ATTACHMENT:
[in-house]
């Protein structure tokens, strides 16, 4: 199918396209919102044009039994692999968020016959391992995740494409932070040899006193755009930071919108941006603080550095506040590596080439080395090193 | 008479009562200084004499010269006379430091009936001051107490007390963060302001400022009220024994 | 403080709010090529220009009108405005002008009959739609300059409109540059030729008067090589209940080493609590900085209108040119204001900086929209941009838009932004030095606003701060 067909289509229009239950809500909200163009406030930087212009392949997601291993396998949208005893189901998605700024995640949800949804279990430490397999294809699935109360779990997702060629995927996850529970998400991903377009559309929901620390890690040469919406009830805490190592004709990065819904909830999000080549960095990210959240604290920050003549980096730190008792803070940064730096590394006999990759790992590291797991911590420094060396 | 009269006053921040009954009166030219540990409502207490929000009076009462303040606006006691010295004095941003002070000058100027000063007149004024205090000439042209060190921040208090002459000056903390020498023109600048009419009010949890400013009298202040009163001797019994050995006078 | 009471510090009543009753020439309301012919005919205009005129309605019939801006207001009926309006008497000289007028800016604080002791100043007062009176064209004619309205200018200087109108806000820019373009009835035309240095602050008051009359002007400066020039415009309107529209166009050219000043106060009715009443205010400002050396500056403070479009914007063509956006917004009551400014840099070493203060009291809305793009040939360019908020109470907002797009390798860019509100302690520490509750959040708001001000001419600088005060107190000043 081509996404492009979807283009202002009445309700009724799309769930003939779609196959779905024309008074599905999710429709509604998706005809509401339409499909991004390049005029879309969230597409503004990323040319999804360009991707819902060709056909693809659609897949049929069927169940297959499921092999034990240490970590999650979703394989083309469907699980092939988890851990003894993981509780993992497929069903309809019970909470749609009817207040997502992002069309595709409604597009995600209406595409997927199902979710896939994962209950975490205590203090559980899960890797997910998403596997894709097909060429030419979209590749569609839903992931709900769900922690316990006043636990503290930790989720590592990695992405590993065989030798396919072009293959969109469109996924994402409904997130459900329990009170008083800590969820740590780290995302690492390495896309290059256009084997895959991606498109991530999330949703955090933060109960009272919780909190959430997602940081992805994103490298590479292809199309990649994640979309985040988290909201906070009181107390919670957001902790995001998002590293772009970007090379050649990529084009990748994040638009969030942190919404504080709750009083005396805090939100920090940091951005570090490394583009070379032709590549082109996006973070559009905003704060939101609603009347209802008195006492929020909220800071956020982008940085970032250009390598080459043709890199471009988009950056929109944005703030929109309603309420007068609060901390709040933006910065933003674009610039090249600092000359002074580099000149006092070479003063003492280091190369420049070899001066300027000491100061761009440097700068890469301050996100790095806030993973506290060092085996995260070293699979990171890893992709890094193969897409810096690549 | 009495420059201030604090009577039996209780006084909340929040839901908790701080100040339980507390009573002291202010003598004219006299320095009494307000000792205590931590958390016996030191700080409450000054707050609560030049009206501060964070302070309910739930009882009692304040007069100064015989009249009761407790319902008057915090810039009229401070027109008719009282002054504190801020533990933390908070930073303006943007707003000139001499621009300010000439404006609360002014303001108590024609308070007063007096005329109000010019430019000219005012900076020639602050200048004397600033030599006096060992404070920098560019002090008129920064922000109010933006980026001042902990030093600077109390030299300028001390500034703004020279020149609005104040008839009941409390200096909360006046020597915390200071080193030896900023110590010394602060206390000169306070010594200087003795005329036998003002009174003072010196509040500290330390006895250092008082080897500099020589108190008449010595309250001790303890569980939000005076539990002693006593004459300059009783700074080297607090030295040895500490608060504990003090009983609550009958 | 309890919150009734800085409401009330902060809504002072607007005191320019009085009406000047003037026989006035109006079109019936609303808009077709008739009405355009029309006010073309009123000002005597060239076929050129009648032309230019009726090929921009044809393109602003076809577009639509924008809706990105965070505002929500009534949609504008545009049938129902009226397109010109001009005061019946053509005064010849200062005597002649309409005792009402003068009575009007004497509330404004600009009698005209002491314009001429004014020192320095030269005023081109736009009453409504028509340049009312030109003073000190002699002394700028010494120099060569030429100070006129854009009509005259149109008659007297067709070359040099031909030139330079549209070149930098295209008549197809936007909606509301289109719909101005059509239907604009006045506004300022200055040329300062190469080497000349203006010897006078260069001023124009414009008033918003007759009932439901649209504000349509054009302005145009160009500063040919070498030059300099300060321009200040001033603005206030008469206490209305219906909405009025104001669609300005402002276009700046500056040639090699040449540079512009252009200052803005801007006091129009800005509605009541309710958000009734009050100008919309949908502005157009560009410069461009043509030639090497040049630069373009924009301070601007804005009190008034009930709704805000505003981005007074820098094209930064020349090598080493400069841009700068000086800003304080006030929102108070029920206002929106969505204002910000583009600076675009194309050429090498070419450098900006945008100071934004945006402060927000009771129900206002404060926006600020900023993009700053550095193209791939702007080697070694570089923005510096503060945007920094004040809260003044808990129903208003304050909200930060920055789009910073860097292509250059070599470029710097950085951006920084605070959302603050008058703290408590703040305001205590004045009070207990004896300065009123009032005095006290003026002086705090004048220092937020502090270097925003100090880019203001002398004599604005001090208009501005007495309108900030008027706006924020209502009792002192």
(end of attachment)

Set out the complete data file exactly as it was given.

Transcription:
[in-house]
């Protein structure tokens, strides 16, 4: 199918396209919102044009039994692999968020016959391992995740494409932070040899006193755009930071919108941006603080550095506040590596080439080395090193 | 008479009562200084004499010269006379430091009936001051107490007390963060302001400022009220024994 | 403080709010090529220009009108405005002008009959739609300059409109540059030729008067090589209940080493609590900085209108040119204001900086929209941009838009932004030095606003701060 067909289509229009239950809500909200163009406030930087212009392949997601291993396998949208005893189901998605700024995640949800949804279990430490397999294809699935109360779990997702060629995927996850529970998400991903377009559309929901620390890690040469919406009830805490190592004709990065819904909830999000080549960095990210959240604290920050003549980096730190008792803070940064730096590394006999990759790992590291797991911590420094060396 | 009269006053921040009954009166030219540990409502207490929000009076009462303040606006006691010295004095941003002070000058100027000063007149004024205090000439042209060190921040208090002459000056903390020498023109600048009419009010949890400013009298202040009163001797019994050995006078 | 009471510090009543009753020439309301012919005919205009005129309605019939801006207001009926309006008497000289007028800016604080002791100043007062009176064209004619309205200018200087109108806000820019373009009835035309240095602050008051009359002007400066020039415009309107529209166009050219000043106060009715009443205010400002050396500056403070479009914007063509956006917004009551400014840099070493203060009291809305793009040939360019908020109470907002797009390798860019509100302690520490509750959040708001001000001419600088005060107190000043 081509996404492009979807283009202002009445309700009724799309769930003939779609196959779905024309008074599905999710429709509604998706005809509401339409499909991004390049005029879309969230597409503004990323040319999804360009991707819902060709056909693809659609897949049929069927169940297959499921092999034990240490970590999650979703394989083309469907699980092939988890851990003894993981509780993992497929069903309809019970909470749609009817207040997502992002069309595709409604597009995600209406595409997927199902979710896939994962209950975490205590203090559980899960890797997910998403596997894709097909060429030419979209590749569609839903992931709900769900922690316990006043636990503290930790989720590592990695992405590993065989030798396919072009293959969109469109996924994402409904997130459900329990009170008083800590969820740590780290995302690492390495896309290059256009084997895959991606498109991530999330949703955090933060109960009272919780909190959430997602940081992805994103490298590479292809199309990649994640979309985040988290909201906070009181107390919670957001902790995001998002590293772009970007090379050649990529084009990748994040638009969030942190919404504080709750009083005396805090939100920090940091951005570090490394583009070379032709590549082109996006973070559009905003704060939101609603009347209802008195006492929020909220800071956020982008940085970032250009390598080459043709890199471009988009950056929109944005703030929109309603309420007068609060901390709040933006910065933003674009610039090249600092000359002074580099000149006092070479003063003492280091190369420049070899001066300027000491100061761009440097700068890469301050996100790095806030993973506290060092085996995260070293699979990171890893992709890094193969897409810096690549 | 009495420059201030604090009577039996209780006084909340929040839901908790701080100040339980507390009573002291202010003598004219006299320095009494307000000792205590931590958390016996030191700080409450000054707050609560030049009206501060964070302070309910739930009882009692304040007069100064015989009249009761407790319902008057915090810039009229401070027109008719009282002054504190801020533990933390908070930073303006943007707003000139001499621009300010000439404006609360002014303001108590024609308070007063007096005329109000010019430019000219005012900076020639602050200048004397600033030599006096060992404070920098560019002090008129920064922000109010933006980026001042902990030093600077109390030299300028001390500034703004020279020149609005104040008839009941409390200096909360006046020597915390200071080193030896900023110590010394602060206390000169306070010594200087003795005329036998003002009174003072010196509040500290330390006895250092008082080897500099020589108190008449010595309250001790303890569980939000005076539990002693006593004459300059009783700074080297607090030295040895500490608060504990003090009983609550009958 | 309890919150009734800085409401009330902060809504002072607007005191320019009085009406000047003037026989006035109006079109019936609303808009077709008739009405355009029309006010073309009123000002005597060239076929050129009648032309230019009726090929921009044809393109602003076809577009639509924008809706990105965070505002929500009534949609504008545009049938129902009226397109010109001009005061019946053509005064010849200062005597002649309409005792009402003068009575009007004497509330404004600009009698005209002491314009001429004014020192320095030269005023081109736009009453409504028509340049009312030109003073000190002699002394700028010494120099060569030429100070006129854009009509005259149109008659007297067709070359040099031909030139330079549209070149930098295209008549197809936007909606509301289109719909101005059509239907604009006045506004300022200055040329300062190469080497000349203006010897006078260069001023124009414009008033918003007759009932439901649209504000349509054009302005145009160009500063040919070498030059300099300060321009200040001033603005206030008469206490209305219906909405009025104001669609300005402002276009700046500056040639090699040449540079512009252009200052803005801007006091129009800005509605009541309710958000009734009050100008919309949908502005157009560009410069461009043509030639090497040049630069373009924009301070601007804005009190008034009930709704805000505003981005007074820098094209930064020349090598080493400069841009700068000086800003304080006030929102108070029920206002929106969505204002910000583009600076675009194309050429090498070419450098900006945008100071934004945006402060927000009771129900206002404060926006600020900023993009700053550095193209791939702007080697070694570089923005510096503060945007920094004040809260003044808990129903208003304050909200930060920055789009910073860097292509250059070599470029710097950085951006920084605070959302603050008058703290408590703040305001205590004045009070207990004896300065009123009032005095006290003026002086705090004048220092937020502090270097925003100090880019203001002398004599604005001090208009501005007495309108900030008027706006924020209502009792002192």